Thermal Energy Storage Tanks

For decades, CROM Thermal Energy Storage (TES) systems have been installed by many of our commercial, institutional and industrial clients. A stratified water TES system is one of the most economical, efficient and widely used forms of energy storage available on the market today. It operates on the premise of storing thermal energy, typically in the form of chilled water, during off-peak hours, when energy costs and demands are low. The thermal energy is then dispatched during times of peak demand, or when energy costs are high, in order to reduce our client’s overall electrical costs or decrease our client’s demand on the electrical grid. This technology has been implemented to reduce electrical cooling or heating loads as small as 50 kilowatts to more than 25 megawatts.  CROM began constructing TES tanks in 1983 and our TES record of experience consists of tanks ranging in capacity from 500 to more than 300,000 ton-hours.


A CROM TES installation provides our clients a turn-key service from tank and diffuser design through complete construction of the TES tank. The combination of the virtually maintenance-free tank and a corrosion resistant internal diffuser system ensures many decades of uninterrupted service and very low life-cycle costs.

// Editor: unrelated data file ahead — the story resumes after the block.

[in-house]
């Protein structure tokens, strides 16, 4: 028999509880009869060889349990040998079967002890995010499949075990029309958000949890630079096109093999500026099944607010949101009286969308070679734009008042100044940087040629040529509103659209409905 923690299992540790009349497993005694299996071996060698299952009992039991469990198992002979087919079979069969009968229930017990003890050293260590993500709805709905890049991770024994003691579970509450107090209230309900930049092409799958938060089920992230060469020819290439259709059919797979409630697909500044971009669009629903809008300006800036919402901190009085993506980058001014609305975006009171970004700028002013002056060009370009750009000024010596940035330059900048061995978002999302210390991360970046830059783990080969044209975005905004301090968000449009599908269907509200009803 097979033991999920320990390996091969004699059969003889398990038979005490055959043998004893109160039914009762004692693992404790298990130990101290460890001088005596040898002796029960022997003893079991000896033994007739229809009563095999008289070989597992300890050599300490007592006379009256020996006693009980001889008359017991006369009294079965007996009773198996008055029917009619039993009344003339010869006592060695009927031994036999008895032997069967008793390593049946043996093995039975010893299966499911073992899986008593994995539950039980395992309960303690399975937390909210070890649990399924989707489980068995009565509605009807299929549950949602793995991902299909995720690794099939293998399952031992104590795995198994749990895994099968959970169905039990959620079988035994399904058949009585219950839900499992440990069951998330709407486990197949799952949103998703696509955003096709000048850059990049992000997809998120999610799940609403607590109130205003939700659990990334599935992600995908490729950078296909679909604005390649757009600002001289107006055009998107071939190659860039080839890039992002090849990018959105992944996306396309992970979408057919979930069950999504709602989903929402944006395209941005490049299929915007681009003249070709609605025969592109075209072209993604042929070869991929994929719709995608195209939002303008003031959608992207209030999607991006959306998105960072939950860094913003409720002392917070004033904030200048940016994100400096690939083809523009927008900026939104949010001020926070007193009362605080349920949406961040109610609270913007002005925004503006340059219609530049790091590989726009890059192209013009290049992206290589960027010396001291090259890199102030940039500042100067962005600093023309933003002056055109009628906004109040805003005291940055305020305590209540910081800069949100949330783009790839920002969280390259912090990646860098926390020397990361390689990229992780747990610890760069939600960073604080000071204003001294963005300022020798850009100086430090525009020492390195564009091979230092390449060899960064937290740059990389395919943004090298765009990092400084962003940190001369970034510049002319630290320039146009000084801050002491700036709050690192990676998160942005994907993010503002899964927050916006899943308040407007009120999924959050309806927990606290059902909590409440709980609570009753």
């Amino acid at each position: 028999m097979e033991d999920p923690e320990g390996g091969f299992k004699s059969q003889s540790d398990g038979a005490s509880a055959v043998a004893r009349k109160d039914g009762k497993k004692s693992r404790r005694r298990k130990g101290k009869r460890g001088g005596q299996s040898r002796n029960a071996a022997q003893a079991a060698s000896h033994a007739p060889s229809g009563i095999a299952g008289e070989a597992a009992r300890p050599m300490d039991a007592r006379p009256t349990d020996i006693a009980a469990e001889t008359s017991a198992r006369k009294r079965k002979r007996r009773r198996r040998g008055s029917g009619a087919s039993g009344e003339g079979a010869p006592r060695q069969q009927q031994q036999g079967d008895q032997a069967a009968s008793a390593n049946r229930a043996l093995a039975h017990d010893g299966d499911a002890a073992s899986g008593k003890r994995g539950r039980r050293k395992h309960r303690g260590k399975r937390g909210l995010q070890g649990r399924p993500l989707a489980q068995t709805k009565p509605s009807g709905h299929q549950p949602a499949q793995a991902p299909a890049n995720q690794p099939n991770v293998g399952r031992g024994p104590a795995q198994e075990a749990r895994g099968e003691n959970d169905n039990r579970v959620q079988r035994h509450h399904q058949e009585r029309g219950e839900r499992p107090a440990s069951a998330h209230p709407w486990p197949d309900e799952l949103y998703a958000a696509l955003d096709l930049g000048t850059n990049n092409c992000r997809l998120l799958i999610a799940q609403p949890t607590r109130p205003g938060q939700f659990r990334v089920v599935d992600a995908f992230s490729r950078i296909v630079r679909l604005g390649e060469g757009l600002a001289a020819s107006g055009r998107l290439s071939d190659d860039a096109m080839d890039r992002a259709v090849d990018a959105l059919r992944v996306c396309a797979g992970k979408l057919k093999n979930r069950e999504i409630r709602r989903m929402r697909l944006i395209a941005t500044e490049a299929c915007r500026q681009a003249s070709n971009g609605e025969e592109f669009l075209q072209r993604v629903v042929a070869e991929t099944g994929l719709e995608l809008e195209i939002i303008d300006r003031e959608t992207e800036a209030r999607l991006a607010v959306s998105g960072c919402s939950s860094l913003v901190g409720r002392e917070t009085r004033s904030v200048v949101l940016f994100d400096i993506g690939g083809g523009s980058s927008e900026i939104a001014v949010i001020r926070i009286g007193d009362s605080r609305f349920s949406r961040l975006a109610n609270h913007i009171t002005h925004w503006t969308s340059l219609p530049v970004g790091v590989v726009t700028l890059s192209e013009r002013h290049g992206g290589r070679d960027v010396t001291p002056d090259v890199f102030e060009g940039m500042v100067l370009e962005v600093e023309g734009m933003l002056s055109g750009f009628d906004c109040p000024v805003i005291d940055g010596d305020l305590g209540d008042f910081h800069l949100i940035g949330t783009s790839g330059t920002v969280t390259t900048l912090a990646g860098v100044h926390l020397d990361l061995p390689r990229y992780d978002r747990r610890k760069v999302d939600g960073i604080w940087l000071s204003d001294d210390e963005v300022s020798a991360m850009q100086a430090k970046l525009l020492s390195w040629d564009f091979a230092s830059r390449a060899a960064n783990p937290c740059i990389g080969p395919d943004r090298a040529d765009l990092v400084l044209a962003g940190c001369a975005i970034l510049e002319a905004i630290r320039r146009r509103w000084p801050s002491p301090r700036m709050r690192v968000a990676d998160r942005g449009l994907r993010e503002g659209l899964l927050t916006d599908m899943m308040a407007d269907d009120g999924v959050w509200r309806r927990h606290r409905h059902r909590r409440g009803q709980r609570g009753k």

The insulation system utilized can also be customized for each installation and provides great flexibility in the final appearance of the TES tank. Whether your goal is to conceal the TES tank within your facility or to use it as a symbol of your facilities commitment to energy sustainability, CROM can provide a solution to meet your or the architect’s visual goals.

Turbine inlet air chilling (TIAC)

The process of cooling a combustion turbine’s inlet air is known as Turbine Inlet Air Chilling (TIAC). Many power generation facilities are comprised of turbines fueled by natural gas. CROM TES TIAC tanks increase efficiency for this type of power production during warm seasons.  Periods of increased demand occur on hot summer days when air conditioning systems are in full use.  Hot ambient air also reduces the efficiency of combustion turbines.  By employing a TIAC system, power producers can eliminate the effects of hot ambient air and increase the output of the generators.  Ultimately, this reduces consumers energy cost.